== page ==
Week 2 of Advent | Steve Simpler
Thursday, December 13
Psalms 37.1-18, 37.19-42
2 Thessalonians 2.1-12
Be still before the Lord and wait patiently for him . . . (Psalm 37.7 NRSV)
The writer Kathleen Norris told a story in one of her books about becoming impatient with her slow Internet connection. She decided to time how long it took to download a document. “It seemed like forever,” she said and then she looked at her watch. It had taken seven seconds. “What’s happened to me that I think seven seconds is a long wait?”
A similar idea appeared this past spring in David Pogue’s review of the newest version of Apple’s iPad. Pogue is the personal technology writer for the New York Times. In his review he compared the newest iPad with the original iPad. He noted that with the old iPad you opened the cover and pressed a switch to turn it on. With the new version you opened the “smart cover” as it is called and immediately the iPad was on. He timed how long it took and found that you saved 1.5 seconds with the new version. “Does 1.5 seconds really matter?” he asked. “You bet it does. Speed is everything. Who has time to wait for your device to turn on?”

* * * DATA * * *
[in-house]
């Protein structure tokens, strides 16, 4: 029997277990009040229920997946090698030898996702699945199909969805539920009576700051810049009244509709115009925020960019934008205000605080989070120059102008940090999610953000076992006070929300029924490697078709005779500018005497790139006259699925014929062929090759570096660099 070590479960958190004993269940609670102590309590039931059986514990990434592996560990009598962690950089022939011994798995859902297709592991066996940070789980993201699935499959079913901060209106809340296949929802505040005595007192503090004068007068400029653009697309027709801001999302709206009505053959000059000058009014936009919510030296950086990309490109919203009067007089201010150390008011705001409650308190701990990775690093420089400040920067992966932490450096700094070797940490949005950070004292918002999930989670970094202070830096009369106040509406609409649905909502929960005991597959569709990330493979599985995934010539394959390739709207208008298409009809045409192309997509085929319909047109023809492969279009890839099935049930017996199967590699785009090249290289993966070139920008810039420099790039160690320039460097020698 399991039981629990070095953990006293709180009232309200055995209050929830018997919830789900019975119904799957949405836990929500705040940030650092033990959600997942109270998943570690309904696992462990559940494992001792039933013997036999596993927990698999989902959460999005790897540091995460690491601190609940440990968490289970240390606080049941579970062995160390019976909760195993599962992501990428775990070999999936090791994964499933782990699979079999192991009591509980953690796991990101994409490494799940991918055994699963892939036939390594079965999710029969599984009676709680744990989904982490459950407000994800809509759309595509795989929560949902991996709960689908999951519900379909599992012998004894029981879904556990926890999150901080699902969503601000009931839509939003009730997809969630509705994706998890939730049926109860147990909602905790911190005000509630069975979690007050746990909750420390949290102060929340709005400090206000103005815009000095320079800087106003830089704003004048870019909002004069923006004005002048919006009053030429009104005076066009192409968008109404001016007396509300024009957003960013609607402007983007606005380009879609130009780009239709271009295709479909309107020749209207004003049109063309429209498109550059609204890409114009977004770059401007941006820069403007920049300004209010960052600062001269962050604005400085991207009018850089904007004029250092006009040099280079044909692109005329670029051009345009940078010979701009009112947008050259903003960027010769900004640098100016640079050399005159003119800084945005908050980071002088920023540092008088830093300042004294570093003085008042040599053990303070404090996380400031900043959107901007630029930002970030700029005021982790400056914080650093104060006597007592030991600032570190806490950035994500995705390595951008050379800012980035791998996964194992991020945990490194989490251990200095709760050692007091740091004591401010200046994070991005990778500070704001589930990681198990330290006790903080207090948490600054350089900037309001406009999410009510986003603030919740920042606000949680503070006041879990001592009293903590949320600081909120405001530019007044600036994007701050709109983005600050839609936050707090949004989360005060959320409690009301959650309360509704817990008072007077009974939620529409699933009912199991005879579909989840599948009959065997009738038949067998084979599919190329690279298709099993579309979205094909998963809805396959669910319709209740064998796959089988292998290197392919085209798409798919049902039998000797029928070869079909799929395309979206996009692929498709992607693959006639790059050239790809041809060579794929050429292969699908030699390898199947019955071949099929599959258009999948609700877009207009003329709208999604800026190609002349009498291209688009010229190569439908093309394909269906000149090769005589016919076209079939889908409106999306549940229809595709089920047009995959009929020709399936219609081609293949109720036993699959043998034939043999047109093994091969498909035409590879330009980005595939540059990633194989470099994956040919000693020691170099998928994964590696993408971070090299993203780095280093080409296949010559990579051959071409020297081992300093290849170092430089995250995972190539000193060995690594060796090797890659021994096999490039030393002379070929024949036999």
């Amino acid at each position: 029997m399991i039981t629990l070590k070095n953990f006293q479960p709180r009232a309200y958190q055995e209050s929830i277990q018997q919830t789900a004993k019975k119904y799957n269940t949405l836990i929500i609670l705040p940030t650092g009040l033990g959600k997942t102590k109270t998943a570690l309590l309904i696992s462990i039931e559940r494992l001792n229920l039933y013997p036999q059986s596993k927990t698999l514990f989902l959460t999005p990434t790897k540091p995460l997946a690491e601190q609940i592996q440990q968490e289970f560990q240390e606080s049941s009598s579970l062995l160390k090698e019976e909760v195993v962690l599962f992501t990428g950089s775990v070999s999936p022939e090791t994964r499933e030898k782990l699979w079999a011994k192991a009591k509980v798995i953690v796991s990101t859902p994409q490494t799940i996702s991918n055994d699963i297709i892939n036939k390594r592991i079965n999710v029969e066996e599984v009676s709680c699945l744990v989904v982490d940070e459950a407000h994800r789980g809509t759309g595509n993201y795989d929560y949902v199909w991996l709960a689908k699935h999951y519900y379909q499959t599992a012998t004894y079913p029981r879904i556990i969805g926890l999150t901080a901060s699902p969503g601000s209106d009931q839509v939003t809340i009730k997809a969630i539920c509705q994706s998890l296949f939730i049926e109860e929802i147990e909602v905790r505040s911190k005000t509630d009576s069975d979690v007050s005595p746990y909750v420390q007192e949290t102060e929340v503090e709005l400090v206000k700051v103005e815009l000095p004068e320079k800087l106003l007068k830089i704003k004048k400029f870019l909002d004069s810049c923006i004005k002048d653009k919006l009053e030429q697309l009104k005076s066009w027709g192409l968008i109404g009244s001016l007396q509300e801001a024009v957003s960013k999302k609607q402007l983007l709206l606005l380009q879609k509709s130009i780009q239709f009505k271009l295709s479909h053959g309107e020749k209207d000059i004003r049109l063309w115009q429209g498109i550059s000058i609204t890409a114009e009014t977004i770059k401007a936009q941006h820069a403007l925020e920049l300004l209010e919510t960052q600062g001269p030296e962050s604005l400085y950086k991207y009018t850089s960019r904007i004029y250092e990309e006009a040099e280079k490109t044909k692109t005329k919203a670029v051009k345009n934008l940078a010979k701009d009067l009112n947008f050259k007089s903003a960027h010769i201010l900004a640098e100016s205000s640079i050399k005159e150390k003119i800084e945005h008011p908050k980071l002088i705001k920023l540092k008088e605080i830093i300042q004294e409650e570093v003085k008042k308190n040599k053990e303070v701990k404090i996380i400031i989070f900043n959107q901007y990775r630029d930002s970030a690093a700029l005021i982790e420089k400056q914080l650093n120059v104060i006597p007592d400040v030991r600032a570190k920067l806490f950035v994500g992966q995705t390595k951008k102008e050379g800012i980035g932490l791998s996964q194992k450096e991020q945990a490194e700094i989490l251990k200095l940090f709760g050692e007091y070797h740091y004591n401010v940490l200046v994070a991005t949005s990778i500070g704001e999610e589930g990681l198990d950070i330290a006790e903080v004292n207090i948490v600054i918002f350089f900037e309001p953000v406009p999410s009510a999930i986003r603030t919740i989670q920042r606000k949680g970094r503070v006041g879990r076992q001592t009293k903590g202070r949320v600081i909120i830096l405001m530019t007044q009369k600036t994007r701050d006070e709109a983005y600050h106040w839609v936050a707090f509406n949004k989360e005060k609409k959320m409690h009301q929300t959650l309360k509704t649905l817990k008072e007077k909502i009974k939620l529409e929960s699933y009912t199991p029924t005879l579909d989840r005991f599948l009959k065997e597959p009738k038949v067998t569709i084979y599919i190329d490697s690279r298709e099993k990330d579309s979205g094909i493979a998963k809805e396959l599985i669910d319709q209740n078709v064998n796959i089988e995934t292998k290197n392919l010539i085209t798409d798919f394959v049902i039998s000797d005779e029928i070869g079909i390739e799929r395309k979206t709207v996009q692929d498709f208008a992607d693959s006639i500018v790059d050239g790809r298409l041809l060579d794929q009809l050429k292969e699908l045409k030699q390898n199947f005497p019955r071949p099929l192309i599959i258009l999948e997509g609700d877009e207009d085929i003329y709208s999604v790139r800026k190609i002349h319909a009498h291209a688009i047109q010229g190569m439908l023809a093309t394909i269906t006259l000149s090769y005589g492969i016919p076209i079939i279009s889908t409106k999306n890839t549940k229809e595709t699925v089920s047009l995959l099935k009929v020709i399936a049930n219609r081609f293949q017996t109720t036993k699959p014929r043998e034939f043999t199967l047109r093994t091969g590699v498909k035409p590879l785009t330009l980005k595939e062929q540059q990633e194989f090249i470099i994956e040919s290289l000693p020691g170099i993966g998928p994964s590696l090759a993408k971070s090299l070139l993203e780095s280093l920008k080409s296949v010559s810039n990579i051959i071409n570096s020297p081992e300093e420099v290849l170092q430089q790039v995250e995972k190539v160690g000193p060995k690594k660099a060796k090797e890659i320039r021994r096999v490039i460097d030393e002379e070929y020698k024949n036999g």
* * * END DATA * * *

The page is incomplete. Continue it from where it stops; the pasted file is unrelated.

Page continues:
I think about those two anecdotes when I reflect on our Advent passage for today. The Biblical text sounds so strange to me in a world of technology where speed is everything. There are two unsettling imperatives in the text: “be still” and “wait patiently”. If we lived in the ancient world of the Bible then being still and waiting patiently might sound normal, but in a high tech world those words sound like craziness.
Perhaps Advent calls on us to introduce some craziness into our life. Advent is about looking forward to the arrival of Jesus but the expectation of his coming is accompanied by Mystery. Who knows when to expect his Advent Presence this year? “So how long do I have to wait? Is there an app for that? How can I put it on my calendar in my iPhone?” Those are ways we normally respond.
But what if we responded in a way that seems crazy? Be still before the Lord and wait patiently for him.
Professor, School of Religion